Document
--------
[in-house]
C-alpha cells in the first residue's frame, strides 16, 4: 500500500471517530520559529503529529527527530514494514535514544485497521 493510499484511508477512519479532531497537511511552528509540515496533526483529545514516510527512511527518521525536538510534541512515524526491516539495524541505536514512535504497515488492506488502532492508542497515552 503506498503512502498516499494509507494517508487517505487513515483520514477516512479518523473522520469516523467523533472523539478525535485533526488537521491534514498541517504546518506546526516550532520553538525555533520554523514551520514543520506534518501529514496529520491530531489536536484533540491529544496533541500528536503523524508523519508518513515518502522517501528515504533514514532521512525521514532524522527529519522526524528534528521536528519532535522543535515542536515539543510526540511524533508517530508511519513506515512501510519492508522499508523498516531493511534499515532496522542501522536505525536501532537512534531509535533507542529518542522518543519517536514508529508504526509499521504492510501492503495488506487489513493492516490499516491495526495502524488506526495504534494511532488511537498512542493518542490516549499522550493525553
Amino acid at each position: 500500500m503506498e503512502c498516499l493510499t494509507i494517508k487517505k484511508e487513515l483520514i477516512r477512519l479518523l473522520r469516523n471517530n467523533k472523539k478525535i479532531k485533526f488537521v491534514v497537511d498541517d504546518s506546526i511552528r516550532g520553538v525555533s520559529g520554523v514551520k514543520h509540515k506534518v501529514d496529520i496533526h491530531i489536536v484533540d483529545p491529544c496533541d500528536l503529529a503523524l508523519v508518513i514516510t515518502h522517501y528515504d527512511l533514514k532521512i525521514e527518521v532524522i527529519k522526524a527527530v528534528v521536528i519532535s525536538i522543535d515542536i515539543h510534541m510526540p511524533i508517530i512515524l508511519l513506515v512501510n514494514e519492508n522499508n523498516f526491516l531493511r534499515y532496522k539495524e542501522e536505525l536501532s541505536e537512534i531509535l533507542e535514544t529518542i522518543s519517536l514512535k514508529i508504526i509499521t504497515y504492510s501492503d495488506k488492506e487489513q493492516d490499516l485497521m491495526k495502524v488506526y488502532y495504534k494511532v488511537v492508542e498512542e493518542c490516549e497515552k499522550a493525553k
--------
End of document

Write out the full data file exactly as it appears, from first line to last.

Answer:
[in-house]
C-alpha cells in the first residue's frame, strides 16, 4: 500500500471517530520559529503529529527527530514494514535514544485497521 493510499484511508477512519479532531497537511511552528509540515496533526483529545514516510527512511527518521525536538510534541512515524526491516539495524541505536514512535504497515488492506488502532492508542497515552 503506498503512502498516499494509507494517508487517505487513515483520514477516512479518523473522520469516523467523533472523539478525535485533526488537521491534514498541517504546518506546526516550532520553538525555533520554523514551520514543520506534518501529514496529520491530531489536536484533540491529544496533541500528536503523524508523519508518513515518502522517501528515504533514514532521512525521514532524522527529519522526524528534528521536528519532535522543535515542536515539543510526540511524533508517530508511519513506515512501510519492508522499508523498516531493511534499515532496522542501522536505525536501532537512534531509535533507542529518542522518543519517536514508529508504526509499521504492510501492503495488506487489513493492516490499516491495526495502524488506526495504534494511532488511537498512542493518542490516549499522550493525553
Amino acid at each position: 500500500m503506498e503512502c498516499l493510499t494509507i494517508k487517505k484511508e487513515l483520514i477516512r477512519l479518523l473522520r469516523n471517530n467523533k472523539k478525535i479532531k485533526f488537521v491534514v497537511d498541517d504546518s506546526i511552528r516550532g520553538v525555533s520559529g520554523v514551520k514543520h509540515k506534518v501529514d496529520i496533526h491530531i489536536v484533540d483529545p491529544c496533541d500528536l503529529a503523524l508523519v508518513i514516510t515518502h522517501y528515504d527512511l533514514k532521512i525521514e527518521v532524522i527529519k522526524a527527530v528534528v521536528i519532535s525536538i522543535d515542536i515539543h510534541m510526540p511524533i508517530i512515524l508511519l513506515v512501510n514494514e519492508n522499508n523498516f526491516l531493511r534499515y532496522k539495524e542501522e536505525l536501532s541505536e537512534i531509535l533507542e535514544t529518542i522518543s519517536l514512535k514508529i508504526i509499521t504497515y504492510s501492503d495488506k488492506e487489513q493492516d490499516l485497521m491495526k495502524v488506526y488502532y495504534k494511532v488511537v492508542e498512542e493518542c490516549e497515552k499522550a493525553k